There’s a proliferation of comic book superheroes today, all enjoying a popularity renaissance in big-budget films and serialised television, but the medium has more to offer. AMC know this, having taken a risk on adapting The Walking Dead to worldwide success, so it’s unsurprising they gave Seth Rogen and Evan Goldberg the chance to bring controversial graphic novel Preacher to lurid life. The only surprise is, they managed to!
For the uninitiated, Preacher is a horror comic created by Garth Ennis and Steve Dillon, published between 1995 and 2000, which amassed a cult following due to its extreme violence, sick humour, blasphemous content, and generally unorthodox behaviour. Deemed ‘unadaptable’ by those who’ve tried to wrestle its edginess into something more commercial, it seems a fair compromise that Rogen and Goldberg opted to bring Preacher to cable TV without slavishly copying the comic book’s panels, Watchmen-style. While Preacher was a very entertaining page-turner for those on its heretical wavelength, most of it would come across as ludicrous and excessive with real flesh-and-blood actors trying to ground it.
The pilot introduces us to Jesse Custer (Dominic Cooper), an ex-con now working as a Reverend in the Texas town of Annville. Only a minor part of the comic book, it seems we’re going to be spending a great deal of time in Annville (perhaps the entire first season), which is just one of the bigger departures from page-to-screen. Jesse’s a terrible preacher and increasingly frustrated by the sinful locals who look to him for salvation, but by the end of this hour he’ll begin to find his calling—thanks, partly, to a strange entity that’s arrives from outer space, possessing various religious men and causing them to explode, until Jesse proves to have the right moral fibre to play host to this bizarre parasite. And it’s a being that imbues Jesse with the ability to impose his will on people, through the power of speech.
Elsewhere, we meet a drunken Irish vampire called Cassidy (Joe Gilgun), merrily mixing drinks aboard a private jet full of businessmen—before he realises his employers are vampire hunters trying to immolate him by flying towards a sunrise. Cassidy’s escape at 30,000 feet evokes Kingsman: The Secret Service with its kinetic energy and violent bloodletting, culminating in a funny moment when he decides to take his leave by jumping out of the jet without a parachute, becoming a cratered mess of flattened body parts and spilled intestines.
Finally, there’s Tulip O’Hare (Ruth Negga)—arguably the weakest character from the comic, who benefits the most from this script’s changes. Negga’s Tulip is not only a different ethnicity (her character’s look was famously based on mid-’90s Cameron Diaz), but she brings a very appealing mix of danger and unexpected joy from this deadly assassin and old flame of Jesse’s. Her own action-packed introduction, fighting in the back of a driverless car, as it careens through an empty cornfield, before taking refuge in a farmhouse with two kids — to create a homemade bazooka and shoot down a helicopter—was more than enough to get you interested in who she is, what she’s about, who’s chasing her, and why.
And yet, the thing is, even as a committed fan of Preacher who loves the comics and has been counting the days to AMC’s premiere, there was something about this pilot that didn’t click for me. Jesse’s motivation has been adjusted, to an extent, because the show’s budget demands he stay in Annville and make a real go of being a preacher—whereas in the comic, he quickly hits the road with his two buddies after becoming possessed, to do something I won’t spoil here.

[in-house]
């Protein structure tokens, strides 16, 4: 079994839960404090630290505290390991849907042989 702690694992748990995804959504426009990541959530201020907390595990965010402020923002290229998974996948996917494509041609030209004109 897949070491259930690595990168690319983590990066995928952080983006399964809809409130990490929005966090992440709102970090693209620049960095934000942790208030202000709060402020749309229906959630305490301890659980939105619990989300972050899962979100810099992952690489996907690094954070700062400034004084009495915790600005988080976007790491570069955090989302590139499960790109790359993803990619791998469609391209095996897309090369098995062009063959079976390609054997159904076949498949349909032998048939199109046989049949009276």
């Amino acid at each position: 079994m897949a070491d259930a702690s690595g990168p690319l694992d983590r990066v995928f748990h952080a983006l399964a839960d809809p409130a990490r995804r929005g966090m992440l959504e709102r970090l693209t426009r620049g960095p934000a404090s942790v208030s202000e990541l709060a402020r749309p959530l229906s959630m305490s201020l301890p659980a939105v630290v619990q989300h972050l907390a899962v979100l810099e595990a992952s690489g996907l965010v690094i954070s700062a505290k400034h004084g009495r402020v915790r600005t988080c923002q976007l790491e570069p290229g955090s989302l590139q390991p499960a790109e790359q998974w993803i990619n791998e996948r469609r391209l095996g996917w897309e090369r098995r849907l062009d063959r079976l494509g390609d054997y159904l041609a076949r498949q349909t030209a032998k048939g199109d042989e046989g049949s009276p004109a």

I understand why such a change has been made, but in some ways a Preacher that isn’t a fucked-up supernatural road trip just isn’t Preacher… yet.
The pilot felt like a cross between Banshee and True Blood, which doesn’t feel quite as revolutionary in 2016. It perhaps works better for those who didn’t know what to expect from the premiere. Or did it? If you’re new to Preacher, this pilot’s pace was surprisingly slow, almost meandering at times, and some of the weirdness felt oddly misplaced—like the opening sequence resembling a chintzy 1960s filmstrip, for no good reason, or the introduction of the facially disfigured ‘Arseface’ (Ian Colletti).
I think Preacher could get stuck in a weird creative limbo, if it’s not careful. It can’t be as brutally blasphemous as the comics (AMC still bleep the f-word, for heavens sake), so it risks disappointing fans who’ve dreamed of a faithful translation; but in taking its time and trying to deepen the lead characters, while preventing them driving off on a crazy international adventure, there’s a chance newcomers will chalk it up as a mishmash of oddities they’ve seen before. Jesse’s ‘mind control’ trick was only recently portrayed, with equally grisly repercussions for the literally-minded, on Jessica Jones.
Of course, only one episode has aired and we’re at the very beginning of the journey. It’s far to early to condemn what Rogen and Goldberg have done to ensure Preacher works for the demands of weekly television, and as dyed-in-the-wool fans of the source material, with its creators blessing, I have faith future instalments will reap the rewards of their rethink. But, deep down, I think we all knew there’ll only ever be one place for pure, unabridged Preacher: the shelves of a comic book store.
What I hope AMC have is an interesting new approach that won’t scare the fainthearted away, but is ultimately more ‘inspired by Preacher‘ than a straightforward adaptation of the source